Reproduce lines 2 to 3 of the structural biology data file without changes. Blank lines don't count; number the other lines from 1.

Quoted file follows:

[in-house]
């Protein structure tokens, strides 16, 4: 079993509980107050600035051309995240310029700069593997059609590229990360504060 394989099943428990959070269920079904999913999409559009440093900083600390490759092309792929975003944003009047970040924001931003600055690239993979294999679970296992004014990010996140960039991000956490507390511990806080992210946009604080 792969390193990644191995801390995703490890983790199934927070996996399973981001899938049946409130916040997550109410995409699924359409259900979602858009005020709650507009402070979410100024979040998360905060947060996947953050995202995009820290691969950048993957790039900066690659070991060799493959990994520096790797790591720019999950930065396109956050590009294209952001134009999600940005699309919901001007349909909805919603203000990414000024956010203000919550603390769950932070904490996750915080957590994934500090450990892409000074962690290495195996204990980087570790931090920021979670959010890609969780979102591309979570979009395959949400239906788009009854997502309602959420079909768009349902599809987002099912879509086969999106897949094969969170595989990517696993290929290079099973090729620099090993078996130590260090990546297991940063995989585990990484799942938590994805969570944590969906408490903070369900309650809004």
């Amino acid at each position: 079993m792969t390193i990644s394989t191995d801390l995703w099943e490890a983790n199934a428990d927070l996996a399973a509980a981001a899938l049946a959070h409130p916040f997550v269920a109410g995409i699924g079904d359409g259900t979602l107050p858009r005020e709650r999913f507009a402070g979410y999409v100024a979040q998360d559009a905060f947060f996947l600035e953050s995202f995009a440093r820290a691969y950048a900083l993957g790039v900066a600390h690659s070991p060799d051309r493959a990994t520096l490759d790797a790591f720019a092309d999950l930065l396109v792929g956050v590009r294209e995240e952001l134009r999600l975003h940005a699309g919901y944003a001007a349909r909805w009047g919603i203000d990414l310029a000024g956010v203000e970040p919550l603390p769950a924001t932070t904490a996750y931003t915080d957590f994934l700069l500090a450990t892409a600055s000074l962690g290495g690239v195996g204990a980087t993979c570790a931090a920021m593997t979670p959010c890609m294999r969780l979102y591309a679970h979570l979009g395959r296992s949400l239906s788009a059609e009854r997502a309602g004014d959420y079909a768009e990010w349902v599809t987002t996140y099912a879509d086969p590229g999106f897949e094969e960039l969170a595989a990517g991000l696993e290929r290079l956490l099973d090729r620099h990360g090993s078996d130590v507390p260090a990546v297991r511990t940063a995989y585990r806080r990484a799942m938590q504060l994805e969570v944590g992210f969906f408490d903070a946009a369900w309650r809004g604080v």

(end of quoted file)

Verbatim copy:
């Protein structure tokens, strides 16, 4: 079993509980107050600035051309995240310029700069593997059609590229990360504060 394989099943428990959070269920079904999913999409559009440093900083600390490759092309792929975003944003009047970040924001931003600055690239993979294999679970296992004014990010996140960039991000956490507390511990806080992210946009604080 792969390193990644191995801390995703490890983790199934927070996996399973981001899938049946409130916040997550109410995409699924359409259900979602858009005020709650507009402070979410100024979040998360905060947060996947953050995202995009820290691969950048993957790039900066690659070991060799493959990994520096790797790591720019999950930065396109956050590009294209952001134009999600940005699309919901001007349909909805919603203000990414000024956010203000919550603390769950932070904490996750915080957590994934500090450990892409000074962690290495195996204990980087570790931090920021979670959010890609969780979102591309979570979009395959949400239906788009009854997502309602959420079909768009349902599809987002099912879509086969999106897949094969969170595989990517696993290929290079099973090729620099090993078996130590260090990546297991940063995989585990990484799942938590994805969570944590969906408490903070369900309650809004």
């Amino acid at each position: 079993m792969t390193i990644s394989t191995d801390l995703w099943e490890a983790n199934a428990d927070l996996a399973a509980a981001a899938l049946a959070h409130p916040f997550v269920a109410g995409i699924g079904d359409g259900t979602l107050p858009r005020e709650r999913f507009a402070g979410y999409v100024a979040q998360d559009a905060f947060f996947l600035e953050s995202f995009a440093r820290a691969y950048a900083l993957g790039v900066a600390h690659s070991p060799d051309r493959a990994t520096l490759d790797a790591f720019a092309d999950l930065l396109v792929g956050v590009r294209e995240e952001l134009r999600l975003h940005a699309g919901y944003a001007a349909r909805w009047g919603i203000d990414l310029a000024g956010v203000e970040p919550l603390p769950a924001t932070t904490a996750y931003t915080d957590f994934l700069l500090a450990t892409a600055s000074l962690g290495g690239v195996g204990a980087t993979c570790a931090a920021m593997t979670p959010c890609m294999r969780l979102y591309a679970h979570l979009g395959r296992s949400l239906s788009a059609e009854r997502a309602g004014d959420y079909a768009e990010w349902v599809t987002t996140y099912a879509d086969p590229g999106f897949e094969e960039l969170a595989a990517g991000l696993e290929r290079l956490l099973d090729r620099h990360g090993s078996d130590v507390p260090a990546v297991r511990t940063a995989y585990r806080r990484a799942m938590q504060l994805e969570v944590g992210f969906f408490d903070a946009a369900w309650r809004g604080v």